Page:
Americans who have health insurance have higher Healthy Behaviors Index scores than the uninsured at any age in the 18 to 64 cohort. This holds true even after controlling for age, gender, education, ethnicity, employment, and income.
Overall, 80% of American adults younger than 65 report having health insurance coverage. This analysis is based on about 200,000 interviews conducted between January and October 2011 as part of the Gallup-Healthways Well-Being Index, which includes the Healthy Behaviors Index as a sub-component. Specifically, respondents are asked to report on whether they smoke, on how many days in the last week they exercised for at least 30 minutes, if they ate healthy all day “yesterday,” and on how many days they consumed five or more servings of fruits and vegetables in the last seven days.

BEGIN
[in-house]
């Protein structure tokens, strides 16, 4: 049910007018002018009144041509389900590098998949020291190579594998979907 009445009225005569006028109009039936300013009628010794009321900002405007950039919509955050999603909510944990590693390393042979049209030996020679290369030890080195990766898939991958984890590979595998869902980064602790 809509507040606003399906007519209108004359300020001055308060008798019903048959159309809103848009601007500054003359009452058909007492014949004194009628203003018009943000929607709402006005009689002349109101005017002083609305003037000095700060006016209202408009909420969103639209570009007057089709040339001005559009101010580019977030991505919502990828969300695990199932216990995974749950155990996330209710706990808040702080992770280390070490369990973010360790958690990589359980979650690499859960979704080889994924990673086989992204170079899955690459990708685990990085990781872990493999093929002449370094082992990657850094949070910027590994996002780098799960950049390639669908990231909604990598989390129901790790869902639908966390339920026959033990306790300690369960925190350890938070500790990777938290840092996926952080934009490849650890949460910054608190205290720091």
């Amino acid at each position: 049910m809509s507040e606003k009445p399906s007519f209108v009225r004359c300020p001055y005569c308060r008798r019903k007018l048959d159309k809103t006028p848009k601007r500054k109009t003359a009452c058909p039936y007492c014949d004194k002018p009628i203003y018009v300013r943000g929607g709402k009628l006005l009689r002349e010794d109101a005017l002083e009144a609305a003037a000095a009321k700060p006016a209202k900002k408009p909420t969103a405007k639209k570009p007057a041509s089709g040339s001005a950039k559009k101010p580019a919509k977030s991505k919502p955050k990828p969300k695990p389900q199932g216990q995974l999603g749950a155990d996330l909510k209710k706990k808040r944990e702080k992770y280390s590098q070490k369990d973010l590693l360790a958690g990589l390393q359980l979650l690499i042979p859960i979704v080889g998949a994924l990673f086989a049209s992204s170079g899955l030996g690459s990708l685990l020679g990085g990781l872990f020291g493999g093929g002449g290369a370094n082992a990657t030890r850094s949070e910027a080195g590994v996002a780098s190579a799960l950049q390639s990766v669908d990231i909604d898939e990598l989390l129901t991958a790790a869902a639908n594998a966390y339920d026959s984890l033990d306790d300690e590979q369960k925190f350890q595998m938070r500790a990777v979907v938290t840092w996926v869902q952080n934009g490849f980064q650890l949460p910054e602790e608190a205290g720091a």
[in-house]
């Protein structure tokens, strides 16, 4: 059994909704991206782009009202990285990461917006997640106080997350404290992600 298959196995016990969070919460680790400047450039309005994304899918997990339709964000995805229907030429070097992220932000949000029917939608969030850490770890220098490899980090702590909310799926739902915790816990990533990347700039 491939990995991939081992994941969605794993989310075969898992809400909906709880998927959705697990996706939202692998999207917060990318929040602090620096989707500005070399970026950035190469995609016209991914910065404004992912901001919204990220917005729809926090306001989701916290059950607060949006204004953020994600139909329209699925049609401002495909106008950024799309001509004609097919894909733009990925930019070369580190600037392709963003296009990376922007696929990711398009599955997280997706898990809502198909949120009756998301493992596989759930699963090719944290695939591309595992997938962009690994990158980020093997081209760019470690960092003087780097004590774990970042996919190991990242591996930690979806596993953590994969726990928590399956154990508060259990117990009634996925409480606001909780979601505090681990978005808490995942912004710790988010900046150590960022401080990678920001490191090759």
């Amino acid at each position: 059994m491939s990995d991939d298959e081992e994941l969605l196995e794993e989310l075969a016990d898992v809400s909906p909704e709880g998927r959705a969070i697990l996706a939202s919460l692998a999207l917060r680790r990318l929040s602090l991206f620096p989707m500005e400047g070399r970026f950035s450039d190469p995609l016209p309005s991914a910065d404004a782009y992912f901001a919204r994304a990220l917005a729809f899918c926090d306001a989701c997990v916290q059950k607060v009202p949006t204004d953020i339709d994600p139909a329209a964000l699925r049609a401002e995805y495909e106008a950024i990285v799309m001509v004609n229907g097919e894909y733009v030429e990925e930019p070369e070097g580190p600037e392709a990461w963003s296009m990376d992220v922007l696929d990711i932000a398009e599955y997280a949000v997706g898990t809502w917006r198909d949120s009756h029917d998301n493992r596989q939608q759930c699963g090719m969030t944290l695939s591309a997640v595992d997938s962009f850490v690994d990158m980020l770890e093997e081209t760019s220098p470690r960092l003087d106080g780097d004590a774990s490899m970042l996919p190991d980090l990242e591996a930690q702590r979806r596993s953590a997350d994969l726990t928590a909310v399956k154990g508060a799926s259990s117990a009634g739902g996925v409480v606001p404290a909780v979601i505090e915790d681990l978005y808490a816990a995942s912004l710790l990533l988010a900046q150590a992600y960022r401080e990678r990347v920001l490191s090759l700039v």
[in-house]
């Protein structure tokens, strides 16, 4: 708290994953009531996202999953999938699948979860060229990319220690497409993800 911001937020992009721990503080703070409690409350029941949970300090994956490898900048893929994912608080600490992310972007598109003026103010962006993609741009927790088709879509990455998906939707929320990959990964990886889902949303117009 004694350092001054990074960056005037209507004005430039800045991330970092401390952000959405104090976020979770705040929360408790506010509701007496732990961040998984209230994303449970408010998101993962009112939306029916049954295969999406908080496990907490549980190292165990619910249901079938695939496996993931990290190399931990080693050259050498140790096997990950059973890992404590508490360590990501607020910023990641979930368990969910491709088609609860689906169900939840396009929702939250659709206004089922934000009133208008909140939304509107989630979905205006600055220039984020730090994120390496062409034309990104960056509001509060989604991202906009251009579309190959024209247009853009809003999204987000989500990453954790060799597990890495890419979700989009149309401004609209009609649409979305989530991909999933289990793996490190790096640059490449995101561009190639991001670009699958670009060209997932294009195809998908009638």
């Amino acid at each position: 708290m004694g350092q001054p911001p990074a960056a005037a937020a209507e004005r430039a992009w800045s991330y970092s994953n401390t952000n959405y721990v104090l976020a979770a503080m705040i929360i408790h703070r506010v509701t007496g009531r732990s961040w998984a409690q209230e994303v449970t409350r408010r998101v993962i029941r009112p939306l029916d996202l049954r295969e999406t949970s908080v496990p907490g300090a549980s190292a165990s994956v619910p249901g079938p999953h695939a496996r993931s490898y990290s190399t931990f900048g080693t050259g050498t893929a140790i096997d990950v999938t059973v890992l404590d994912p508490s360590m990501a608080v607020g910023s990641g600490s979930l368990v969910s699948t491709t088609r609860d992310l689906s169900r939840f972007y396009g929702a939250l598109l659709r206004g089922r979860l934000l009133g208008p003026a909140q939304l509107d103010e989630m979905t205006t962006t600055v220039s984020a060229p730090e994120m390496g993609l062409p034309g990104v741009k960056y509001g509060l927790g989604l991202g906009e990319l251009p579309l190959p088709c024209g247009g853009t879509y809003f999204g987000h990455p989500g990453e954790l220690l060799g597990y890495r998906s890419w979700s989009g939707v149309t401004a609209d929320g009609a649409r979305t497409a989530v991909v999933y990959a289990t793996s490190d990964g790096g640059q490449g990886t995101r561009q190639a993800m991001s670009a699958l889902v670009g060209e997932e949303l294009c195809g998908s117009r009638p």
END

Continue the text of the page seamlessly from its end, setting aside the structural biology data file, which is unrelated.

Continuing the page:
This is not really shocking since you would expect people who value their good health would also tend to want to protect it.
Other findings of the poll:
- Insured Less Likely to Smoke, More Likely to Eat Healthy
- Insured are more likely than the uninsured to report eating at least five servings of produce at least four days in the last week
- In physical activity the difference between the insured and uninsured group while present is not large.